Prices Are Still Red-Hot
The pressure on input prices is not dwindling, it is rising. May saw prices received another increase to levels not seen since 2008. At this point, we are also starting to see a rise in consumer prices, which are slowly but steadily accelerating towards 2.5%. At this point, it is just a matter of time until we hit 3.0%.
And just to give you a confirmation of the strength of this trend: prices paid are still at elevated levels without any signs of a slow-down. Also note that this is the second time since 2004 that official producer prices are lagging this index. The logical result should be a strong move towards at least 6-7% growth over the next 3 months.
Future capital expenditures maybe an even better indicator to spot economic trends. Every single economic trend has been correctly predicted by capital expenditures. Personally, I believe that the validity is mainly based on the fact that capital expenditures are something a company spends a lot of time on while answering a question about one's economic outlook might be an easier question.
That said, we see that capex is further declining in May. The good news is that capex is still at rock-solid levels. Not even 2010 got close to the current expectations. That said, the bad news is that the trend is down. And that would likely mean that we can expect overall growth to decline in the long term.
Over the past two months, I discussed a possible growth peak in the US. Last month, we got an ugly report that more or less confirmed this thesis. That being said, a very important part of this thesis is that growth indicators are not going to fall like a brick. It is very likely to get growth readings at current (above-average) levels. This would then further stimulate the economy in the mid-term. This month has been a very good example of such an occurrence.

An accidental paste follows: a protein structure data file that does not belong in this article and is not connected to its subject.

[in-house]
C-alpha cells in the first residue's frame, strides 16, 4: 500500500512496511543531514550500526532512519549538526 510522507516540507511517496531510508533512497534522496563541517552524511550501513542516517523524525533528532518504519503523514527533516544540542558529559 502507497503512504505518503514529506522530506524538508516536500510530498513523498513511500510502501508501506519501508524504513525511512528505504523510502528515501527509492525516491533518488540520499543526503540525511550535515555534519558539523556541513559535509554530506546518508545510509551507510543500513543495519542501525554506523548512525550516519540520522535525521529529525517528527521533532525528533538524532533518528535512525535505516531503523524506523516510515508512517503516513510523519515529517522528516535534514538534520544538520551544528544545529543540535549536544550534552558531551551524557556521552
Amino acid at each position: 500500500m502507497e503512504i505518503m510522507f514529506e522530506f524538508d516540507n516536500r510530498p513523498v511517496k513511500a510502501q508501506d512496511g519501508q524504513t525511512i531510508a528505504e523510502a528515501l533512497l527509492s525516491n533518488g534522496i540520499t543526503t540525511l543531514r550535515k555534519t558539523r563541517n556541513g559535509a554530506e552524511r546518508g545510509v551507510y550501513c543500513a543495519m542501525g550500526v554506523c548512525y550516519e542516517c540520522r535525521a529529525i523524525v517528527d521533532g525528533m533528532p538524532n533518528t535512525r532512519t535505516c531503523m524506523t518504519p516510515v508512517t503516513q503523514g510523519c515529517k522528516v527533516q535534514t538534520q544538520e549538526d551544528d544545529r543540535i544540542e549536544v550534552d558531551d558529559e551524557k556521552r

Capital expenditures, on the other hand, are falling further. This indicates that we can indeed expect growth to decline further in the long term.
All things considered, I am sticking to my call that growth has peaked. However, I am not turning bearish yet. Especially this month has shown that there is more momentum to the upside which is likely going to support the stock market and cyclical assets in the next 3-6 months.
In other words, do not get bearish too quickly. There is nothing wrong with selling some cyclical assets/stocks at peak levels. However, bearish positions could backfire given that growth is not imploding like it did in 2014.
Thank you for reading my article. Please let me know what you think of my thesis. Your input is highly appreciated!
Disclosure: I/we have no positions in any stocks mentioned, and no plans to initiate any positions within the next 72 hours. I wrote this article myself, and it expresses my own opinions. I am not receiving compensation for it (other than from Seeking Alpha). I have no business relationship with any company whose stock is mentioned in this article.
Additional disclosure: This article serves the sole purpose of adding value to the research process. Always take care of your own risk management and asset allocation.